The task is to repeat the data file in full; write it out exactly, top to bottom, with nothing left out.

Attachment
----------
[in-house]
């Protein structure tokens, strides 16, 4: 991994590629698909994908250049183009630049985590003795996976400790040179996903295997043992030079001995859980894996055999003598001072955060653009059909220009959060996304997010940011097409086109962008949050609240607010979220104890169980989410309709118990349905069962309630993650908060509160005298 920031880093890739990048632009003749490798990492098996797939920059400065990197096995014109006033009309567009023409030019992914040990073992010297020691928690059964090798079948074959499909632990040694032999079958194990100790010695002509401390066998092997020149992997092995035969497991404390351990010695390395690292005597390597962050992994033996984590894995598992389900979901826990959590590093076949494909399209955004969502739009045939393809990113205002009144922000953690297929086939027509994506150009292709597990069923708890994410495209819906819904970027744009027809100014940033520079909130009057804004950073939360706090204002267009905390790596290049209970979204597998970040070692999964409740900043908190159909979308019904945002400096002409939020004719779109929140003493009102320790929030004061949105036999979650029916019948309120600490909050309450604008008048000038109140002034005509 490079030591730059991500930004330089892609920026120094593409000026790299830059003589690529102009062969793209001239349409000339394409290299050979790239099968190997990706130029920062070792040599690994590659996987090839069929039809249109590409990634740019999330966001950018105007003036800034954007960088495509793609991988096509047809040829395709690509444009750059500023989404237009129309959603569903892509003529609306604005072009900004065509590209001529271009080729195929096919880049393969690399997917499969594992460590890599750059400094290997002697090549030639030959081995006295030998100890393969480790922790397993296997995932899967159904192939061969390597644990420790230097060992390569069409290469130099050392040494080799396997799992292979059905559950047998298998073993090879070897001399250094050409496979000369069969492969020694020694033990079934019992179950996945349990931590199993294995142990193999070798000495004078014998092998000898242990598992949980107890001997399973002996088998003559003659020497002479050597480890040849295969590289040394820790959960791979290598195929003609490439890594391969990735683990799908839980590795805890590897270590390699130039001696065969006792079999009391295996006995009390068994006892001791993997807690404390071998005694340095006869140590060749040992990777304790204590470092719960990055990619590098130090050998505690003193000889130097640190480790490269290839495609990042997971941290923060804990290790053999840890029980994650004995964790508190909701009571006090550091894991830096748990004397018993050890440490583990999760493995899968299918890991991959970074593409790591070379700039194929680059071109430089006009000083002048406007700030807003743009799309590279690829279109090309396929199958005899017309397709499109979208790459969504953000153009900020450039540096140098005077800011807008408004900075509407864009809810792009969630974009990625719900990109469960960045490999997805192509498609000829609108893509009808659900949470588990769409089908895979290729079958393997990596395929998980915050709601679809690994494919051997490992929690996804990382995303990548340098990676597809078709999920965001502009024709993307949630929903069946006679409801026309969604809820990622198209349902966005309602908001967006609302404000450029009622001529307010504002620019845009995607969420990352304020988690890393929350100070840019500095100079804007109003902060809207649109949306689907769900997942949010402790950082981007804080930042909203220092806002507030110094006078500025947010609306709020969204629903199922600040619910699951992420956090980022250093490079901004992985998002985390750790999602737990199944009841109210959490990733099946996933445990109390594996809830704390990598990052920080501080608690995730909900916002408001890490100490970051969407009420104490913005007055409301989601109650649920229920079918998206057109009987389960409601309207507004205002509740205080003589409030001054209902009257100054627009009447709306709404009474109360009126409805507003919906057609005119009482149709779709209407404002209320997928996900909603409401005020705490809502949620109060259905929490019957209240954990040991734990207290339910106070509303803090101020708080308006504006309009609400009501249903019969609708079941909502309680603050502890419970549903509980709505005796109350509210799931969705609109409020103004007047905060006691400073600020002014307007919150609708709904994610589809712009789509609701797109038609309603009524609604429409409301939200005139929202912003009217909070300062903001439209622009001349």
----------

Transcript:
[in-house]
């Protein structure tokens, strides 16, 4: 991994590629698909994908250049183009630049985590003795996976400790040179996903295997043992030079001995859980894996055999003598001072955060653009059909220009959060996304997010940011097409086109962008949050609240607010979220104890169980989410309709118990349905069962309630993650908060509160005298 920031880093890739990048632009003749490798990492098996797939920059400065990197096995014109006033009309567009023409030019992914040990073992010297020691928690059964090798079948074959499909632990040694032999079958194990100790010695002509401390066998092997020149992997092995035969497991404390351990010695390395690292005597390597962050992994033996984590894995598992389900979901826990959590590093076949494909399209955004969502739009045939393809990113205002009144922000953690297929086939027509994506150009292709597990069923708890994410495209819906819904970027744009027809100014940033520079909130009057804004950073939360706090204002267009905390790596290049209970979204597998970040070692999964409740900043908190159909979308019904945002400096002409939020004719779109929140003493009102320790929030004061949105036999979650029916019948309120600490909050309450604008008048000038109140002034005509 490079030591730059991500930004330089892609920026120094593409000026790299830059003589690529102009062969793209001239349409000339394409290299050979790239099968190997990706130029920062070792040599690994590659996987090839069929039809249109590409990634740019999330966001950018105007003036800034954007960088495509793609991988096509047809040829395709690509444009750059500023989404237009129309959603569903892509003529609306604005072009900004065509590209001529271009080729195929096919880049393969690399997917499969594992460590890599750059400094290997002697090549030639030959081995006295030998100890393969480790922790397993296997995932899967159904192939061969390597644990420790230097060992390569069409290469130099050392040494080799396997799992292979059905559950047998298998073993090879070897001399250094050409496979000369069969492969020694020694033990079934019992179950996945349990931590199993294995142990193999070798000495004078014998092998000898242990598992949980107890001997399973002996088998003559003659020497002479050597480890040849295969590289040394820790959960791979290598195929003609490439890594391969990735683990799908839980590795805890590897270590390699130039001696065969006792079999009391295996006995009390068994006892001791993997807690404390071998005694340095006869140590060749040992990777304790204590470092719960990055990619590098130090050998505690003193000889130097640190480790490269290839495609990042997971941290923060804990290790053999840890029980994650004995964790508190909701009571006090550091894991830096748990004397018993050890440490583990999760493995899968299918890991991959970074593409790591070379700039194929680059071109430089006009000083002048406007700030807003743009799309590279690829279109090309396929199958005899017309397709499109979208790459969504953000153009900020450039540096140098005077800011807008408004900075509407864009809810792009969630974009990625719900990109469960960045490999997805192509498609000829609108893509009808659900949470588990769409089908895979290729079958393997990596395929998980915050709601679809690994494919051997490992929690996804990382995303990548340098990676597809078709999920965001502009024709993307949630929903069946006679409801026309969604809820990622198209349902966005309602908001967006609302404000450029009622001529307010504002620019845009995607969420990352304020988690890393929350100070840019500095100079804007109003902060809207649109949306689907769900997942949010402790950082981007804080930042909203220092806002507030110094006078500025947010609306709020969204629903199922600040619910699951992420956090980022250093490079901004992985998002985390750790999602737990199944009841109210959490990733099946996933445990109390594996809830704390990598990052920080501080608690995730909900916002408001890490100490970051969407009420104490913005007055409301989601109650649920229920079918998206057109009987389960409601309207507004205002509740205080003589409030001054209902009257100054627009009447709306709404009474109360009126409805507003919906057609005119009482149709779709209407404002209320997928996900909603409401005020705490809502949620109060259905929490019957209240954990040991734990207290339910106070509303803090101020708080308006504006309009609400009501249903019969609708079941909502309680603050502890419970549903509980709505005796109350509210799931969705609109409020103004007047905060006691400073600020002014307007919150609708709904994610589809712009789509609701797109038609309603009524609604429409409301939200005139929202912003009217909070300062903001439209622009001349």